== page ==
World Refugee Day and the lost generation

One in 122 people worldwide is either a refugee, internally displaced, or seeking asylum, says UNHCR’s annual Global Trends Report: World at War, released last Thursday. And given that 58% of all refugees are children, World Refugee Day is a time to reflect on the educational impact of emergency situations, which affect millions of children worldwide.

Camp of Pasi. The only persons at the camp are the survivors from two villages obliterated by the tsunami one kilometer from there.

Photo: UNESCO GMR

During times of emergency and conflict, education is the number one priority for parents, and is vital in reestablishing normality and structure for children in an otherwise unstable environment.

However, while 36% of out of school children live in conflict-affected countries, education accounts for just 2% of humanitarian aid, leaving many children unable to continue school at a time when it matters the most.

According to the UNHCR report, the number of refugees has risen to a staggering 59.5 million in 2014, an increase of over 8 million in just one year. The main reason for such a jump is the war in Syria, which saw an average of 42,500 become refugees every day last year.

The latest GMR warns that without urgent action, the crisis will lead to a lost generation, with the majority of Syrian children lacking fundamental necessities and unable to gain an education. As of December 2013, of the 4.8 million school-age Syrian children, some 2.2 million inside the country were out of school, as were half a million Syrian refugee children in Egypt, Iraq, Jordan, Lebanon and Turkey.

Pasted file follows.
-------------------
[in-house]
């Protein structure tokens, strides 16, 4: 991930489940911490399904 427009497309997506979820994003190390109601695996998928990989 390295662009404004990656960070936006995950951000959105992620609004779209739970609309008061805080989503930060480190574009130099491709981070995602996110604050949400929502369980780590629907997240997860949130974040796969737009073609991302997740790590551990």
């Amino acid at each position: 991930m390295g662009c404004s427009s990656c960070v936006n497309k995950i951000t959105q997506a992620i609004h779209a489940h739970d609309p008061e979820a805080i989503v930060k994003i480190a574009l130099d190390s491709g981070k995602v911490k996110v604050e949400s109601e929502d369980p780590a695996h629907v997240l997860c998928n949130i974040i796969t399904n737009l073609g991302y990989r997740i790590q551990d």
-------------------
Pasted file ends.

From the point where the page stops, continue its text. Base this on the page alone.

The school of Battagram was destroyed by the September 2005 earthquake in Pakistani Kashmir. Children still attend class under a tent, sometimes outdoors weather pemitting. But soon, the first snows will start falling over the area.  Pupils in front of the remains of their school.

Photo: UNESCO GMR

Displacement exposes children to the risk of extreme disadvantage in education, which is exacerbated by the fact that many refugees are displaced for very long periods. A UN survey shows that in refugee camps, enrollment rates average 69% for primary school and just 30% for secondary school. Pupil/teacher ratios are also very high, reaching 50:1 or more in one third of camps.

Refugees also face wider problems that harm education. Most host countries have weak education systems and limited capacity to support new populations, and many countries do not allow refugees access to public education and basic services. In the 2011 GMR Report, The Hidden Crisis: Armed conflict and education, refugees in Malaysia are not distinguished from undocumented migrants, and a long-standing refugee population from Myanmar has no entitlement to state education.

For an age of unprecedented mass displacement, we need an unprecedented humanitarian response and a renewed global commitment to tolerance and protection for people fleeing conflict and persecution,” said UN High Commissioner for Refugees Antonio Guterres.

The GMR also highlights an urgent need to change the humanitarian aid mind-set and recognize the vital role of education during conflict-related emergencies. Adequate financing must be provided and current systems for assessing the education needs of conflict-affected communities should also be strengthened.

This entry was posted in Basic education, Conflict, Human rights, Poverty, Refugees and displaced people. Bookmark the permalink.

13 Responses to World Refugee Day and the lost generation

  1. ziggyzbeak says:

    Reblogged this on ziggyzbeak and commented:
    their government hides the problem

    Like

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